By YAAKOV KATZ
Using a series of legal loopholes, Iran has renamed over a dozen cargo ships in the past year as it seeks to circumvent sanctions on arms transfers and the supply of nuclear-related equipment, according to a new study released on Monday.
The report was published by the Stockholm International Peace Research Institute (SIPRI) and included an analysis of reported incidents of illicit arms and drug transfers in recent years.
According to the report, the Islamic Republic of Iran Shipping Lines (IRISL) has renamed a total of 90 out of its 123 ships since 2008. The company has also reflagged a significant percentage of its fleet, which dropped off the list of the top 100 fleets in the world last April. It previously was ranked as the 23rd largest container line in the world.
Israel has captured a number of Iranian arms ships transferring weaponry to terrorists groups in the region in recent years. Last week, The Jerusalem Post reported on efforts by IDF Chief of Staff Lt.-Gen. Benny Gantz to recruit EU countries to help counter Iranian smuggling throughout the region. Gantz raised the issue with European counterparts he met at NATO headquarters earlier this month.
Last March, Navy commandos seized the Victoria, which was transporting 50 tons of weaponry – including advanced radar-guided anti-ship missiles – to Hamas in the Gaza Strip. The ship was owned by a German company and was flying a Liberian flag.
In late 2009, the Navy seized the Francop which was carrying hundreds of tons of weaponry en route to Hezbollah in Lebanon. It was also owned by a German company and was flying an Antiguan flag.
“The Iranian ships are being shuffled like a deck of cards in a Las Vegas casino,” explained Hugh Griffiths, one of the authors of the report and an arms trafficking expert at SIPRI. “There is a constant game of cat and mouse being played and the renaming and reflagging of vessels of different states is a way of trying to avoid inspection because of sanctions.”
The report, Griffiths said, was the culmination of two years of work by SIPRI during which it created the Vessel and Maritime Incident Database which contains information on countries and shipping lines suspected of illicit activity.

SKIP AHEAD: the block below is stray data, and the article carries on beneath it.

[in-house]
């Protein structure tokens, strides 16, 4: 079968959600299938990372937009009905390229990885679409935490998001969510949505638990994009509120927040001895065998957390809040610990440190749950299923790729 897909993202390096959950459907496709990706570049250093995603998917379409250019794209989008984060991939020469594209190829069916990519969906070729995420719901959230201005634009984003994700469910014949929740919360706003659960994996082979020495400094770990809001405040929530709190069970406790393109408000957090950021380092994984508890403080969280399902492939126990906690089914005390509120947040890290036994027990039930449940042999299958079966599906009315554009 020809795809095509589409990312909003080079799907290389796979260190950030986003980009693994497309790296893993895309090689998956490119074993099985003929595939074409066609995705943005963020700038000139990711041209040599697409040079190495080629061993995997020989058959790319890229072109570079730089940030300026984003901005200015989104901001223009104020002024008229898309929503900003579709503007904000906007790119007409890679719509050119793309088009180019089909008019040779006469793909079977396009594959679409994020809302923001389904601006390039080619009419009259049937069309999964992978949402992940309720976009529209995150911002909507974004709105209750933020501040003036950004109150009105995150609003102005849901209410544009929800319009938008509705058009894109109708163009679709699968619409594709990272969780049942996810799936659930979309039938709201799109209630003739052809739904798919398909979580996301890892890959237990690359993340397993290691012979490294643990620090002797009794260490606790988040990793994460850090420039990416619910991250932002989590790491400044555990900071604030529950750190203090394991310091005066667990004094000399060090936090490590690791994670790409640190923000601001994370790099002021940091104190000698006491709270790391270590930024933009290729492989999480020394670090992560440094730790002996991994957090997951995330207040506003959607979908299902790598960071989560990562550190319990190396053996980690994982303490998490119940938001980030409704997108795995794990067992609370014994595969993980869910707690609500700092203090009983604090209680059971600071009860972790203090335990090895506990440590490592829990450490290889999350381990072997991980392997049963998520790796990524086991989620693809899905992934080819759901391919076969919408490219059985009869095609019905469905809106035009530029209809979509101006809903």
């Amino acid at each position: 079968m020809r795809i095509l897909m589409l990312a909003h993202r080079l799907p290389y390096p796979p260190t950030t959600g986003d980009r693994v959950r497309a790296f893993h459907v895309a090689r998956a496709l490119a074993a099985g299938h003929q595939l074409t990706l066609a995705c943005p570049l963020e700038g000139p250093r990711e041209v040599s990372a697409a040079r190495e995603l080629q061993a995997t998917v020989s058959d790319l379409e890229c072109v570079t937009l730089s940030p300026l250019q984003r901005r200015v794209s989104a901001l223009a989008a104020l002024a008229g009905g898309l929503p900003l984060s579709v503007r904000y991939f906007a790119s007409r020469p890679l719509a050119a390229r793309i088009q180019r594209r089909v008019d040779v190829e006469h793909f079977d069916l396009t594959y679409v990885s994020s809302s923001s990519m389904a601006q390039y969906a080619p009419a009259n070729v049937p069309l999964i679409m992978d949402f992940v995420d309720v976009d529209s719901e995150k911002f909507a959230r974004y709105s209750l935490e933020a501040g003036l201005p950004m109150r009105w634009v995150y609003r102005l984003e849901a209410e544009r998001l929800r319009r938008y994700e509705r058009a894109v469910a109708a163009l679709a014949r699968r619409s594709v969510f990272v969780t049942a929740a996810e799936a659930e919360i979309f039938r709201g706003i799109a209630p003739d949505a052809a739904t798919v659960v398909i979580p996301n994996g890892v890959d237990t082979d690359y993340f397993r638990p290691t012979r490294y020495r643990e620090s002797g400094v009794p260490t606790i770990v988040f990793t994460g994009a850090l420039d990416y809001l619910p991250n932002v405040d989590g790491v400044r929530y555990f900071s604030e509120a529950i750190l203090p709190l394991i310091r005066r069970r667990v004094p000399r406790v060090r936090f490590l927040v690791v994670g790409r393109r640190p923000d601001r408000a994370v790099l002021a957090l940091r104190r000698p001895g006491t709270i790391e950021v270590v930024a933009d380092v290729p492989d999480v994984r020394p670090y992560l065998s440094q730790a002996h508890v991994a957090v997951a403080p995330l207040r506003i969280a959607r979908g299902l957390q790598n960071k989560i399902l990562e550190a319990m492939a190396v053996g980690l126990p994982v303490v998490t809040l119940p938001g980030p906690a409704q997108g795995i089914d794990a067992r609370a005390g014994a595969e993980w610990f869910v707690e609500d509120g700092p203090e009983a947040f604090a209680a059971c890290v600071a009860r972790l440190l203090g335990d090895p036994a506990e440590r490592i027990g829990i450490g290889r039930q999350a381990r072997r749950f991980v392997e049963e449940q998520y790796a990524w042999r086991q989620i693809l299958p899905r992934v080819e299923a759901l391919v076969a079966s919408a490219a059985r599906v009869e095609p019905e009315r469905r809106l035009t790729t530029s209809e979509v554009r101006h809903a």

According to the SIPRI report, in October 2010 Germany removed ships suspected of being owned by IRISL from its shipping registry after the European Union imposed sanctions on the state-owned shipping company. The report claims however that despite the sanctions, other EU member states – Cyprus and Malta – continue to have Iranian ships on their registries.
The think tank explained that Iranian traffickers, trying to dodge the embargo imposed by Western nations, are smuggling weapons on container ships owned by firms from the countries that imposed the sanctions.
Before 2008, when the United Nations toughened arms embargoes on Iran, the majority of arms and dual-use goods shipments to and from Iran were being transported aboard Iranian ships, or ships chartered by Iranian companies, it said.
“By using respectable mainstream European shipping companies in countries such as Germany and France, they make them their unwitting accomplices,” said Hugh Griffiths, a researcher at the Stockholm International Peace Research Institute.
Container shipping companies generally cannot verify the cargo they transport in the sealed containers. The owners of the vessels appear to have been unaware of the nature of the illicit cargo, said SIPRI, which conducts independent research on international security, armaments and disarmament.